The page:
>> actually quite simple. Just erase the LUKS header by zeroing it. This
>> is not any more complex than what distros already have to do to
>> support root-on-LUKS.
> Yes, these are perfectly valid arguments.
> Another one is just use detached LUKS header on USB flash
> which is kept separately.
> Another one is to use steganography (either hidden disk or whatever you like).
> Another one is to use special distro with customized wrapper scripts.
> But let's think out of the (engineering) box...
> This destroy functionality (btw yes, I do not want to name it "nuke"
> either) should be used only in very specific situations and almost
> for sure it could create danger situation for you.
> But that's your problem to decide if it is worth it.
> People (like war journalist) are usually not technical people, they are
> trained to handle such risky situations.
> Let's assume that they had data which can put them (or others) in more
> danger if revealed.
> Some crazy situation, please take it as illustrations...
> - you can destroy keys before some problematic meeting keeping
> notebook in ram suspend. If notebook is later confiscated (and you
> managed to switch it off) you can sleep better - there was no key,
> no data recovery possible. (If you have separated LUKS on USB,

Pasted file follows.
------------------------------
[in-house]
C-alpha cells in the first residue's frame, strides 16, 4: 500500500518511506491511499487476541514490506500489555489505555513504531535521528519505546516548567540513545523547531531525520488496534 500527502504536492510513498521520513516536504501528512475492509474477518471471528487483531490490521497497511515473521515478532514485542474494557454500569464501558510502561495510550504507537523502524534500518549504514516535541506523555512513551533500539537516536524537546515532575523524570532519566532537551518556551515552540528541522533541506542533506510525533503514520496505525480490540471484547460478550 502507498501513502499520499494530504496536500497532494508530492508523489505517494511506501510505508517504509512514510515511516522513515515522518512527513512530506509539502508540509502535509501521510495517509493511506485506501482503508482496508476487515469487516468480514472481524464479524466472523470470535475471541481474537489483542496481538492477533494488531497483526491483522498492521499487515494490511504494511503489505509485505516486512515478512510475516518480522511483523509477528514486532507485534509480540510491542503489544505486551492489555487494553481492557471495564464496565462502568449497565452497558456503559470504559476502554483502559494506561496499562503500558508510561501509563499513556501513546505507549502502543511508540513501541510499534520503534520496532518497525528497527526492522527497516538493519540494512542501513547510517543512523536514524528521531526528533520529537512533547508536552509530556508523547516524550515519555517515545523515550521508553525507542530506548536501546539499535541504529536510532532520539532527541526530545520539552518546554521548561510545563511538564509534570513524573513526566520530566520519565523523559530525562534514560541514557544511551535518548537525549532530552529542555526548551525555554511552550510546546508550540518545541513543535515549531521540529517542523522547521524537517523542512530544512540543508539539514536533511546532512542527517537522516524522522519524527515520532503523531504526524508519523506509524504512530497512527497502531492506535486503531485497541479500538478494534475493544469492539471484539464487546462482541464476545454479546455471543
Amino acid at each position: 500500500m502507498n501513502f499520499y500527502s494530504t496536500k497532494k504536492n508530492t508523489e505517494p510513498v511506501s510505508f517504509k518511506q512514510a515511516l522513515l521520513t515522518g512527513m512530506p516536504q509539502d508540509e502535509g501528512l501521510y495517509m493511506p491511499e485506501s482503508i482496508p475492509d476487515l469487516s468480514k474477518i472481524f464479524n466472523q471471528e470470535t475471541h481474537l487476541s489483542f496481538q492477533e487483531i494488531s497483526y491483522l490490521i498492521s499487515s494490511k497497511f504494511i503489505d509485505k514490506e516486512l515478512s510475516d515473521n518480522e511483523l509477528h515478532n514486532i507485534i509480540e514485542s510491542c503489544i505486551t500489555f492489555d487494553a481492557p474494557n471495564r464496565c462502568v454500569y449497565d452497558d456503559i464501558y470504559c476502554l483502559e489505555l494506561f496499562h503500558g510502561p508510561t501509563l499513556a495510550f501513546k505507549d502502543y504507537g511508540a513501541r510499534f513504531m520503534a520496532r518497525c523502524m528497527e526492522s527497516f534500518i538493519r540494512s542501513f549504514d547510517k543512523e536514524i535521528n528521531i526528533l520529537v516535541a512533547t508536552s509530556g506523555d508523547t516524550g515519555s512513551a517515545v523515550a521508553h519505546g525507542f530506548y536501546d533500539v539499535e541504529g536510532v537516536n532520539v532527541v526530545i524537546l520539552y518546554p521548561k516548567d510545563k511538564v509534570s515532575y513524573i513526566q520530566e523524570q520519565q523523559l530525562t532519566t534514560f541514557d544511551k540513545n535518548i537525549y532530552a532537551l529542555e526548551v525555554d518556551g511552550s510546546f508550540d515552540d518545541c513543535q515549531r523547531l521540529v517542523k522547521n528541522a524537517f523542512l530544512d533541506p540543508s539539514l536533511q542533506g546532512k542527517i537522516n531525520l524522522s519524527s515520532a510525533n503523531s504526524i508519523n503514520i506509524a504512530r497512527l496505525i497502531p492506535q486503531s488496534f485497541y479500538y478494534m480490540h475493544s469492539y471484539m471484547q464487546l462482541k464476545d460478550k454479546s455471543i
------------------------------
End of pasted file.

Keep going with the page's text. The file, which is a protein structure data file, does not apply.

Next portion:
> they will confiscate it with nb as well of course.)
> Obviously, they can torture you or just confiscate running nb
> and get key from RAM. But still, it could help to secure some
> situations. Or not - that's the risk.
> It will never protect you from sophisticated attacks but
> it can help when someone had a chance to copy your encrypted notebook
> when you end up in some unexpected situation (think some strange
> hotel when you missed a flight).
> You can destroy it as prevention - they cannot be successful in recovery
> of nuked disk. And you can recover it from backup later.
> - you can destroy key on disk of your colleague if there is a need,
> but you have no access to his data (you know only destroy password)
> - you can do this for LUKS USB flash in ANY Linux computer,
> even from user account (mounting LUKS removal devices is enabled
> for user usually, this is enough for this code to work)
> [obviously this expects distro maintainers will not disable it :)]
> Yes, I know million ways how to destroy it other ways - but these
> users are not unix gurus, and entering passwords through any
> Linux distro gui is very simple, it can be easily learned and
> moreover it is not too suspicious behavior.
> And yes, I am playing Devil's advocate now :)
> I am afraid there are people who need to do crazy thinks like this sometimes.
> I see many situations when using this feature is just utterly stupid
> and solves nothing.
> But I cannot say that all possible situations comes under this qualification.
> Maybe it can help someone in dangerous situation to not leak some important data
> which later help others. Dunno.
> Still it doesn't mean it is worth to be implemented but let's think
> at least twice here please.